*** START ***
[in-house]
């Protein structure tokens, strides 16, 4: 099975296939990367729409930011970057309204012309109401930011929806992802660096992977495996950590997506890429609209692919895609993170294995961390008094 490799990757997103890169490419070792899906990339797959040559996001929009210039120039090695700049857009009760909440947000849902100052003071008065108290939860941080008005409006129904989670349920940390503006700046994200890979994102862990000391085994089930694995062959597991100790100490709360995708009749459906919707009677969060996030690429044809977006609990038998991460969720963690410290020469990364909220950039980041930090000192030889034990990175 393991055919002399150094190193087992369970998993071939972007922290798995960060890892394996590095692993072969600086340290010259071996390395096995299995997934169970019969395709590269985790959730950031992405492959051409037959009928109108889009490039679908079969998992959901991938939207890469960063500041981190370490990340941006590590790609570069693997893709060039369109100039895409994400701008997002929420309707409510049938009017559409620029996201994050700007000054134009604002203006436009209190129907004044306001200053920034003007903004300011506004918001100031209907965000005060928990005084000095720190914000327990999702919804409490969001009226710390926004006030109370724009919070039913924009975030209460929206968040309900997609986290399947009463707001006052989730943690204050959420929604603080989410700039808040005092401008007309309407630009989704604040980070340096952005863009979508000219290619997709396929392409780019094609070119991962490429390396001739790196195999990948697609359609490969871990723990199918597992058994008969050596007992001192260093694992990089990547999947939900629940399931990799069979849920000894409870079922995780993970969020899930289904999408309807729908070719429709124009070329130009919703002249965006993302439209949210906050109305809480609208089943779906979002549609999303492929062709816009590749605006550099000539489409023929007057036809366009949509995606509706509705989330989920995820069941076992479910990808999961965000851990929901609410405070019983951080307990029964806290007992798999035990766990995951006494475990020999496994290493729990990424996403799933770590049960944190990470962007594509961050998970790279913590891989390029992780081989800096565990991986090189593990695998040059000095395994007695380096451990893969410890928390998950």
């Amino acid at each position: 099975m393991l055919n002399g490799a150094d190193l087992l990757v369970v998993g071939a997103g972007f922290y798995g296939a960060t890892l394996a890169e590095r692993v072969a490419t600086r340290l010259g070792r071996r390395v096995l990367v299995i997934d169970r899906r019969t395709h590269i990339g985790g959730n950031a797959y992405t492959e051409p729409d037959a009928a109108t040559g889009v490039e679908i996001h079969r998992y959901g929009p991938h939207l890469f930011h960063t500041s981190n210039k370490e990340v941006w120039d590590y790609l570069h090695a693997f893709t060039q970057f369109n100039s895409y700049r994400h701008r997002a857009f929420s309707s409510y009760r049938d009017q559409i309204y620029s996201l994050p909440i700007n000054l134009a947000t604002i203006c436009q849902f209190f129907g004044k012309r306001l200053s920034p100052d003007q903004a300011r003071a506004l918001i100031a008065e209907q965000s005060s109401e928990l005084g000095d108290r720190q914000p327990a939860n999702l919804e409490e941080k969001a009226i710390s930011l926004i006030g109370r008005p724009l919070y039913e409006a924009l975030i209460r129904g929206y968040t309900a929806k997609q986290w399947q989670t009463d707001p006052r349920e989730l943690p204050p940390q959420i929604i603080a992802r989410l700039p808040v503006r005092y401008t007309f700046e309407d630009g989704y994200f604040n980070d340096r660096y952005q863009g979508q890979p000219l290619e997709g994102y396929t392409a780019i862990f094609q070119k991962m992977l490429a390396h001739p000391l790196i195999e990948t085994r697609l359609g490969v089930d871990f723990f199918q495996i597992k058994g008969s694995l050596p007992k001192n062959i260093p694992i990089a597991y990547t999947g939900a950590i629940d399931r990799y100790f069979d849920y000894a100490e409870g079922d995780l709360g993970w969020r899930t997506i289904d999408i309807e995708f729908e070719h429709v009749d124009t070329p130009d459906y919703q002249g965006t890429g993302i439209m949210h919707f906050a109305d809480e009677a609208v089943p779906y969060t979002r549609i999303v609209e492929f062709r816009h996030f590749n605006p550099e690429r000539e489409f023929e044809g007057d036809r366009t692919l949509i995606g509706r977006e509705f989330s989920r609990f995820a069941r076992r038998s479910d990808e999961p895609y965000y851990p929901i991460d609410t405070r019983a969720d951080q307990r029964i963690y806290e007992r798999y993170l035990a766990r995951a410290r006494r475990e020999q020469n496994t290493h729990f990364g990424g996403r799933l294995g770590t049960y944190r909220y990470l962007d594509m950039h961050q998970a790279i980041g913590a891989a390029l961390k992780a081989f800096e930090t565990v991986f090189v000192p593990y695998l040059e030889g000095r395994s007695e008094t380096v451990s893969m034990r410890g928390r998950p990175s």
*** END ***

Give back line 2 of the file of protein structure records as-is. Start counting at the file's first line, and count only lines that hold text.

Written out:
């Protein structure tokens, strides 16, 4: 099975296939990367729409930011970057309204012309109401930011929806992802660096992977495996950590997506890429609209692919895609993170294995961390008094 490799990757997103890169490419070792899906990339797959040559996001929009210039120039090695700049857009009760909440947000849902100052003071008065108290939860941080008005409006129904989670349920940390503006700046994200890979994102862990000391085994089930694995062959597991100790100490709360995708009749459906919707009677969060996030690429044809977006609990038998991460969720963690410290020469990364909220950039980041930090000192030889034990990175 393991055919002399150094190193087992369970998993071939972007922290798995960060890892394996590095692993072969600086340290010259071996390395096995299995997934169970019969395709590269985790959730950031992405492959051409037959009928109108889009490039679908079969998992959901991938939207890469960063500041981190370490990340941006590590790609570069693997893709060039369109100039895409994400701008997002929420309707409510049938009017559409620029996201994050700007000054134009604002203006436009209190129907004044306001200053920034003007903004300011506004918001100031209907965000005060928990005084000095720190914000327990999702919804409490969001009226710390926004006030109370724009919070039913924009975030209460929206968040309900997609986290399947009463707001006052989730943690204050959420929604603080989410700039808040005092401008007309309407630009989704604040980070340096952005863009979508000219290619997709396929392409780019094609070119991962490429390396001739790196195999990948697609359609490969871990723990199918597992058994008969050596007992001192260093694992990089990547999947939900629940399931990799069979849920000894409870079922995780993970969020899930289904999408309807729908070719429709124009070329130009919703002249965006993302439209949210906050109305809480609208089943779906979002549609999303492929062709816009590749605006550099000539489409023929007057036809366009949509995606509706509705989330989920995820069941076992479910990808999961965000851990929901609410405070019983951080307990029964806290007992798999035990766990995951006494475990020999496994290493729990990424996403799933770590049960944190990470962007594509961050998970790279913590891989390029992780081989800096565990991986090189593990695998040059000095395994007695380096451990893969410890928390998950």